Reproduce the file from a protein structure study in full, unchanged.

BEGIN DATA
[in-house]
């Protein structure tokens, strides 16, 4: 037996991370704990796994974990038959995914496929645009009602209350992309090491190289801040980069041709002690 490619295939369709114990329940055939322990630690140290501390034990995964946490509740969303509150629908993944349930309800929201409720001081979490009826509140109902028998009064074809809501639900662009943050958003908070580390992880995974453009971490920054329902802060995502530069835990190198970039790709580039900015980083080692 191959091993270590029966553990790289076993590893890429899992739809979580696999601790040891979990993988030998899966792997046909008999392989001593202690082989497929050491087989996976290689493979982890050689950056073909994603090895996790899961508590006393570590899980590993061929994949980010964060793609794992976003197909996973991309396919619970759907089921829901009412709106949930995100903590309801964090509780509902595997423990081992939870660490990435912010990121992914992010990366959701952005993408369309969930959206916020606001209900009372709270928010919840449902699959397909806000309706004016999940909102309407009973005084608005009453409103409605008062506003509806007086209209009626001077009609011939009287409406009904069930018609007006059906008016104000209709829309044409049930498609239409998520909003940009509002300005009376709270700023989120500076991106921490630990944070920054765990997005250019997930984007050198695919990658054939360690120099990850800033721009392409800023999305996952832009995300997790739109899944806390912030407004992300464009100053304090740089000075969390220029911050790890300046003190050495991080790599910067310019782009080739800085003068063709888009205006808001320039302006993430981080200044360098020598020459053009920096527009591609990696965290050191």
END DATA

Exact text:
[in-house]
């Protein structure tokens, strides 16, 4: 037996991370704990796994974990038959995914496929645009009602209350992309090491190289801040980069041709002690 490619295939369709114990329940055939322990630690140290501390034990995964946490509740969303509150629908993944349930309800929201409720001081979490009826509140109902028998009064074809809501639900662009943050958003908070580390992880995974453009971490920054329902802060995502530069835990190198970039790709580039900015980083080692 191959091993270590029966553990790289076993590893890429899992739809979580696999601790040891979990993988030998899966792997046909008999392989001593202690082989497929050491087989996976290689493979982890050689950056073909994603090895996790899961508590006393570590899980590993061929994949980010964060793609794992976003197909996973991309396919619970759907089921829901009412709106949930995100903590309801964090509780509902595997423990081992939870660490990435912010990121992914992010990366959701952005993408369309969930959206916020606001209900009372709270928010919840449902699959397909806000309706004016999940909102309407009973005084608005009453409103409605008062506003509806007086209209009626001077009609011939009287409406009904069930018609007006059906008016104000209709829309044409049930498609239409998520909003940009509002300005009376709270700023989120500076991106921490630990944070920054765990997005250019997930984007050198695919990658054939360690120099990850800033721009392409800023999305996952832009995300997790739109899944806390912030407004992300464009100053304090740089000075969390220029911050790890300046003190050495991080790599910067310019782009080739800085003068063709888009205006808001320039302006993430981080200044360098020598020459053009920096527009591609990696965290050191």